By performing Matlab simulations on a TEM00 mode (approximated by a gaussian intensity profile with a flat wavefront), I got the impression that applying wavefront deformations (such as a single Zernike coefficient) on the input field had very minimal effects on the far-field diffraction pattern (computed with a Fourier-transform of the input field), even for deformations up to several tens of Lambda. The only exceptions seem to be the first+second order Zernikes (a linear phase gradient), which shift the beam as they should, and the fourth order Zernike (spherical deformation) which focuses the beam as expected. No significant effect was observed with the coefficients corresponding to astigmatism and coma, for instance.
On the contrary, even small deformations (such as astigmatism and coma) applied to such a gaussian profile but with an added phase helix (phase given by 2*pi*Theta, where Theta is the angle in polar coordinates in the wave plane) have dramatic effects on the shape of the far-field pattern, which is normally a perfect donut (approximating an LG01 mode, the first non-trivial Laguerre-Gaussian mode).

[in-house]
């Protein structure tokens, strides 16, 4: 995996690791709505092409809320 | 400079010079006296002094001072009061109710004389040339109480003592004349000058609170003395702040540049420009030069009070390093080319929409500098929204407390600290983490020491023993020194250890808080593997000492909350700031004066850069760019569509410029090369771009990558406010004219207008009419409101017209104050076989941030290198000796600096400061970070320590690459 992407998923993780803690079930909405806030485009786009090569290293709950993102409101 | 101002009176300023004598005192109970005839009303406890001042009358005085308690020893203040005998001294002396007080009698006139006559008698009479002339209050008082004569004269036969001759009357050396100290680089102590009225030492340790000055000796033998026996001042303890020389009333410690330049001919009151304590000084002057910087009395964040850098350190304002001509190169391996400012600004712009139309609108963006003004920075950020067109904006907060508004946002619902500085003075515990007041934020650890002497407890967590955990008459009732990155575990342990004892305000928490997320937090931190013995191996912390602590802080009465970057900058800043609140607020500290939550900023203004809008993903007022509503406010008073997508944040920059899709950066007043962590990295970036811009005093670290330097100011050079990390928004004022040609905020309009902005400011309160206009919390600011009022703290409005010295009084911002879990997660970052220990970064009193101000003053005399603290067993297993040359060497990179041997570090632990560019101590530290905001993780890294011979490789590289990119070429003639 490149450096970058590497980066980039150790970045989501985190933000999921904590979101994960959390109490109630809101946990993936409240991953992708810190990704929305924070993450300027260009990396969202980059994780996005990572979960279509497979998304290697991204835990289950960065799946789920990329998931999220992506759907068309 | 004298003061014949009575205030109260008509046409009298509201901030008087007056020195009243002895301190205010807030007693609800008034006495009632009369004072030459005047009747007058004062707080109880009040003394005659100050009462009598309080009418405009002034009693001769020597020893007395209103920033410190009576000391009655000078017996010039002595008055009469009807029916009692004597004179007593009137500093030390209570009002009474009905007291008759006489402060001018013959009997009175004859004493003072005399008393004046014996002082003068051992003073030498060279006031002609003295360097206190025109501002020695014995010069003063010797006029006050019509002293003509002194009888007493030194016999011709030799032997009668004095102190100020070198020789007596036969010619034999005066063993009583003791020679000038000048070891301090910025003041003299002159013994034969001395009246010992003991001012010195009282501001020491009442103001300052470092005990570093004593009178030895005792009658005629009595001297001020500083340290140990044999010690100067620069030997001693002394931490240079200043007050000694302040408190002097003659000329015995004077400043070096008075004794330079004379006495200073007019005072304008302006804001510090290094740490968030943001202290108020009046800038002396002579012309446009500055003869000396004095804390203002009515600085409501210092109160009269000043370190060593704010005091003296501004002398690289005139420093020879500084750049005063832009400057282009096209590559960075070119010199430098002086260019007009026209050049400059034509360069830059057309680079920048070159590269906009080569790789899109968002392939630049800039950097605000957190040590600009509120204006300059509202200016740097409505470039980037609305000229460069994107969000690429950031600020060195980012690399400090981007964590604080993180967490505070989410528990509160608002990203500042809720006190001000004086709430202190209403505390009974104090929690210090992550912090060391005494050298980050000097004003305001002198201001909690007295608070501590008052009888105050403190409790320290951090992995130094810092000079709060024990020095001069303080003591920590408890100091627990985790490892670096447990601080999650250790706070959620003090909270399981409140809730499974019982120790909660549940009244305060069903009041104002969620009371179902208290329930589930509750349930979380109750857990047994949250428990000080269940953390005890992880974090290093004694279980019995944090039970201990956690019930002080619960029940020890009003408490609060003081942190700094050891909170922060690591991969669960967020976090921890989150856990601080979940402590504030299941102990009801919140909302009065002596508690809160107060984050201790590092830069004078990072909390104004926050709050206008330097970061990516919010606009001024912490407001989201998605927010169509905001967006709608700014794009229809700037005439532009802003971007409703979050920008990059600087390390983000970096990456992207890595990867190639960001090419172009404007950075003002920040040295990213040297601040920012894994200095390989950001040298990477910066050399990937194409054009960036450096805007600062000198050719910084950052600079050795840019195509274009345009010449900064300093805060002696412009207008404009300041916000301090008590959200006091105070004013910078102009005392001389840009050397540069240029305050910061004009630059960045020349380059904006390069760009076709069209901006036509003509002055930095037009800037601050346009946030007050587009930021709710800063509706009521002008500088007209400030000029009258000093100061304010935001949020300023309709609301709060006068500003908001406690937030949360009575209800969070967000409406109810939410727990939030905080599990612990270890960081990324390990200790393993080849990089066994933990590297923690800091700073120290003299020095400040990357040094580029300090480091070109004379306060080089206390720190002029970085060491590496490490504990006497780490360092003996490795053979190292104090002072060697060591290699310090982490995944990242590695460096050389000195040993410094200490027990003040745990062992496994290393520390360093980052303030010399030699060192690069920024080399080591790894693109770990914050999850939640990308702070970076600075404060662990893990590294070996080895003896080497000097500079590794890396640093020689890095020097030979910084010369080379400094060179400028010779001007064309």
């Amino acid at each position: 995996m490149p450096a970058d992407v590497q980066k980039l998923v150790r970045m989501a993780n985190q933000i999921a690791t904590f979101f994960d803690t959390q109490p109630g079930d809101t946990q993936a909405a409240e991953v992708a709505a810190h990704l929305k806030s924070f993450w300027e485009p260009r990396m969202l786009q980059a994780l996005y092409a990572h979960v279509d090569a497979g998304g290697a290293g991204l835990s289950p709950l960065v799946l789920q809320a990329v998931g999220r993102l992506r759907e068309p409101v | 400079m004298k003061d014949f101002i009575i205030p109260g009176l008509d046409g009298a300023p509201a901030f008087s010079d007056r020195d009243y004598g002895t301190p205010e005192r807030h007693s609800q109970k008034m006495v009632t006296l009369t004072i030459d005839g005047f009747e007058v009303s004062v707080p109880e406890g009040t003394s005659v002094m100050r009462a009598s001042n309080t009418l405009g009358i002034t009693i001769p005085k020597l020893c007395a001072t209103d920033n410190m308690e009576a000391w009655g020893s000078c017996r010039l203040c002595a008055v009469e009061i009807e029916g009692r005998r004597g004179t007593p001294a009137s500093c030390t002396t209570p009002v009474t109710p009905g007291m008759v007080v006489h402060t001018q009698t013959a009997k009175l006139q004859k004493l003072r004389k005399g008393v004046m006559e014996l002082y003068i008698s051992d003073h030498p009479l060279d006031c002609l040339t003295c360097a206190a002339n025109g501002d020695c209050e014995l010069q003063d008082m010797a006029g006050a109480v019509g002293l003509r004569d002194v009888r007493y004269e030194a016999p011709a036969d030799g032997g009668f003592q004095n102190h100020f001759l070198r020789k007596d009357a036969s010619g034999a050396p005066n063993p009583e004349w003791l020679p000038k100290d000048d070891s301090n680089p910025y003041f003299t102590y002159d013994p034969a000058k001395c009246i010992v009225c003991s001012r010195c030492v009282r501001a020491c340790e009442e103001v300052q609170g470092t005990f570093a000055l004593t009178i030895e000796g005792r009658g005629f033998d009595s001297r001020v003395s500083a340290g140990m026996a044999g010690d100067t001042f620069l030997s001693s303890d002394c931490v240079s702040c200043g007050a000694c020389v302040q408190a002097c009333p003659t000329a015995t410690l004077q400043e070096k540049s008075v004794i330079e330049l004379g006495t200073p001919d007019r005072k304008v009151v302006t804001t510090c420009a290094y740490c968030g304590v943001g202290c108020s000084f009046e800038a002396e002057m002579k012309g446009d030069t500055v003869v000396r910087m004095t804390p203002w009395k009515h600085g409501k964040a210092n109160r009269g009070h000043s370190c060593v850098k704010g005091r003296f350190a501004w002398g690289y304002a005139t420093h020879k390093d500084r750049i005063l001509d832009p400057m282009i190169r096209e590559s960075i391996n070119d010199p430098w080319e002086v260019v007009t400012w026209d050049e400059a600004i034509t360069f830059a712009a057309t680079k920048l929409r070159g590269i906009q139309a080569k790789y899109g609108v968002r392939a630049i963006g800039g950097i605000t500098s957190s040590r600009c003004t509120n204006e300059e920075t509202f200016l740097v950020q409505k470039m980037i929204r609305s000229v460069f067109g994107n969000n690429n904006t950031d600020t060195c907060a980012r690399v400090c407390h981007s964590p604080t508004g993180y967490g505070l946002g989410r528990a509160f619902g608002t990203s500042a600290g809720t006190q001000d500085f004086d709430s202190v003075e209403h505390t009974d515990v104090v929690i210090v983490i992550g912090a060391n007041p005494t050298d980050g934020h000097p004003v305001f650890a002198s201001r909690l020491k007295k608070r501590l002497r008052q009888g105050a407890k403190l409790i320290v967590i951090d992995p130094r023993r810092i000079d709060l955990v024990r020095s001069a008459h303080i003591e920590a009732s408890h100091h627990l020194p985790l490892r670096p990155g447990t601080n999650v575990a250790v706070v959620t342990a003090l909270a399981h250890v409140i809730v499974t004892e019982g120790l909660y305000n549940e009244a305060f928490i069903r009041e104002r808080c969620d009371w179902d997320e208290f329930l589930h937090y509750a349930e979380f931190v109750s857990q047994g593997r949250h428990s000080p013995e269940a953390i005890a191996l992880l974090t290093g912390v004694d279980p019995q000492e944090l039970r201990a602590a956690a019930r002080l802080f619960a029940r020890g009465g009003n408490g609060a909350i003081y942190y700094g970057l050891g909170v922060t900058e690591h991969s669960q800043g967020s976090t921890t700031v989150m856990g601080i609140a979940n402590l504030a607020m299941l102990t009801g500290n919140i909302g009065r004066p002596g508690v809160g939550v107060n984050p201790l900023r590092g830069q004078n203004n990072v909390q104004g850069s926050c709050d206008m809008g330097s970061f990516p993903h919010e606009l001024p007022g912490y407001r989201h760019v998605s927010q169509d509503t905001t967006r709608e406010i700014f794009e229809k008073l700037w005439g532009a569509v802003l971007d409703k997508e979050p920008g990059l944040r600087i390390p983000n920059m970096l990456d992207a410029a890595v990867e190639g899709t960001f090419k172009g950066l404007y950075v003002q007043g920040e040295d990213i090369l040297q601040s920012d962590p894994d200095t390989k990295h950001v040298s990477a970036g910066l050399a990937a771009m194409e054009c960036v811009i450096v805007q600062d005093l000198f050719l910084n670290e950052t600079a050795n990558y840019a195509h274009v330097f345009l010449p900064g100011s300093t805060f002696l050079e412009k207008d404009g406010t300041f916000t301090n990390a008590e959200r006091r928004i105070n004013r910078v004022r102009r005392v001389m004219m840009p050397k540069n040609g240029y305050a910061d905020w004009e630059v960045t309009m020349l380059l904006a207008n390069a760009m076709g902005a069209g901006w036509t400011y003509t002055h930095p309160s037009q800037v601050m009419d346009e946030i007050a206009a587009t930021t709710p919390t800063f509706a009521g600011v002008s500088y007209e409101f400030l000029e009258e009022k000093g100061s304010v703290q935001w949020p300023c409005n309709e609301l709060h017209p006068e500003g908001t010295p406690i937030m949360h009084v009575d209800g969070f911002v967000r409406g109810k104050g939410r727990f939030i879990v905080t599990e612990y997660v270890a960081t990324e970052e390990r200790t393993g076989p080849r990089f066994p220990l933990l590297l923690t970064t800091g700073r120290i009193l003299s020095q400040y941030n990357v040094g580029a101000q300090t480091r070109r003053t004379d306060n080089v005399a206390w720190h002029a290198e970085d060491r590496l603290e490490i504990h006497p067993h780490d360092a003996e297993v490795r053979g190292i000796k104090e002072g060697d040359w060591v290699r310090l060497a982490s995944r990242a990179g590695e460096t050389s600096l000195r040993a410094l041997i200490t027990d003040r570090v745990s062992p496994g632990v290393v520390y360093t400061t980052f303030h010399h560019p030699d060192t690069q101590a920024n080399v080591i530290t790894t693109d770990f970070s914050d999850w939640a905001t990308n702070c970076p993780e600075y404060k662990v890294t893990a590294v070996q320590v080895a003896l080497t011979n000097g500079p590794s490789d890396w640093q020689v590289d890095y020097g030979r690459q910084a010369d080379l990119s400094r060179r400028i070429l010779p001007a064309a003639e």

What puzzles me is that, from what I have seen in a simple experimental realization of the first case (laser beam coming out of a monomode fiber, wavefront deformation applied by a LC-SLM, focusing of the beam with a microscope objective, far-field diffraction pattern observed with a camera looking at the reflection of the beam on a microscope slide), even slight deformations have a very visible effect on the "TEM00" (ok, exactly how TEM00 the beam stays after going through all the optical elements is hard to say).
Am I missing something ? (illustrations can be provided upon request)